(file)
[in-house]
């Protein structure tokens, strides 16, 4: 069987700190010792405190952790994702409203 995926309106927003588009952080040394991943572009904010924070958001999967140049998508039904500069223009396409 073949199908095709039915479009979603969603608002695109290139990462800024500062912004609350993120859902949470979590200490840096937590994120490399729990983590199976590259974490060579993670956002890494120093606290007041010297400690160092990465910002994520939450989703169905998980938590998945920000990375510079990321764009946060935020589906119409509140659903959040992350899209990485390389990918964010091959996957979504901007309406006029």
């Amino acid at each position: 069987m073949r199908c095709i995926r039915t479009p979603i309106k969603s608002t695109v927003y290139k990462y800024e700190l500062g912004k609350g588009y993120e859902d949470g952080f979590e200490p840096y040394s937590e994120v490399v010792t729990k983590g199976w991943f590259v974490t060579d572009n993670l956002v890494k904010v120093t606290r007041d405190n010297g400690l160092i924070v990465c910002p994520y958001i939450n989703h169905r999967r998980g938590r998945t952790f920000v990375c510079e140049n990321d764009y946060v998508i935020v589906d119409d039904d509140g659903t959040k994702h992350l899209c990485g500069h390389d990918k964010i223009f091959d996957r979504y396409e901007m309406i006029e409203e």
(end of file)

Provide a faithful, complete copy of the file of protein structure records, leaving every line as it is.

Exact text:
[in-house]
């Protein structure tokens, strides 16, 4: 069987700190010792405190952790994702409203 995926309106927003588009952080040394991943572009904010924070958001999967140049998508039904500069223009396409 073949199908095709039915479009979603969603608002695109290139990462800024500062912004609350993120859902949470979590200490840096937590994120490399729990983590199976590259974490060579993670956002890494120093606290007041010297400690160092990465910002994520939450989703169905998980938590998945920000990375510079990321764009946060935020589906119409509140659903959040992350899209990485390389990918964010091959996957979504901007309406006029």
């Amino acid at each position: 069987m073949r199908c095709i995926r039915t479009p979603i309106k969603s608002t695109v927003y290139k990462y800024e700190l500062g912004k609350g588009y993120e859902d949470g952080f979590e200490p840096y040394s937590e994120v490399v010792t729990k983590g199976w991943f590259v974490t060579d572009n993670l956002v890494k904010v120093t606290r007041d405190n010297g400690l160092i924070v990465c910002p994520y958001i939450n989703h169905r999967r998980g938590r998945t952790f920000v990375c510079e140049n990321d764009y946060v998508i935020v589906d119409d039904d509140g659903t959040k994702h992350l899209c990485g500069h390389d990918k964010i223009f091959d996957r979504y396409e901007m309406i006029e409203e």